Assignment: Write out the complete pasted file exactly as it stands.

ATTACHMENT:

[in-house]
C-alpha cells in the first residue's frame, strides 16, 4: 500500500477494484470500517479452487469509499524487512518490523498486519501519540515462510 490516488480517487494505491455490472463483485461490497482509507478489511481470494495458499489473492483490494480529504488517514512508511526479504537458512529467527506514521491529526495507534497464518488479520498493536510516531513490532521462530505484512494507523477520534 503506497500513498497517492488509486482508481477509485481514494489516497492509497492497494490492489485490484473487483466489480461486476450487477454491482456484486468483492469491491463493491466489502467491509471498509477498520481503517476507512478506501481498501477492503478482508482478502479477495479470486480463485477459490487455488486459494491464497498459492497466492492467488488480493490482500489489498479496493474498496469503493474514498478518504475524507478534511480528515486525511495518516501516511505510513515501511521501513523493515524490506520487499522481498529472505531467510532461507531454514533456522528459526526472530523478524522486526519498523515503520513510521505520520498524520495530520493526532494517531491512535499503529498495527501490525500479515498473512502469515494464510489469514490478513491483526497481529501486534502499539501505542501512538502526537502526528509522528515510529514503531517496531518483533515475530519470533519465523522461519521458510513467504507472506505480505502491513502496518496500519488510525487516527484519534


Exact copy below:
[in-house]
C-alpha cells in the first residue's frame, strides 16, 4: 500500500477494484470500517479452487469509499524487512518490523498486519501519540515462510 490516488480517487494505491455490472463483485461490497482509507478489511481470494495458499489473492483490494480529504488517514512508511526479504537458512529467527506514521491529526495507534497464518488479520498493536510516531513490532521462530505484512494507523477520534 503506497500513498497517492488509486482508481477509485481514494489516497492509497492497494490492489485490484473487483466489480461486476450487477454491482456484486468483492469491491463493491466489502467491509471498509477498520481503517476507512478506501481498501477492503478482508482478502479477495479470486480463485477459490487455488486459494491464497498459492497466492492467488488480493490482500489489498479496493474498496469503493474514498478518504475524507478534511480528515486525511495518516501516511505510513515501511521501513523493515524490506520487499522481498529472505531467510532461507531454514533456522528459526526472530523478524522486526519498523515503520513510521505520520498524520495530520493526532494517531491512535499503529498495527501490525500479515498473512502469515494464510489469514490478513491483526497481529501486534502499539501505542501512538502526537502526528509522528515510529514503531517496531518483533515475530519470533519465523522461519521458510513467504507472506505480505502491513502496518496500519488510525487516527484519534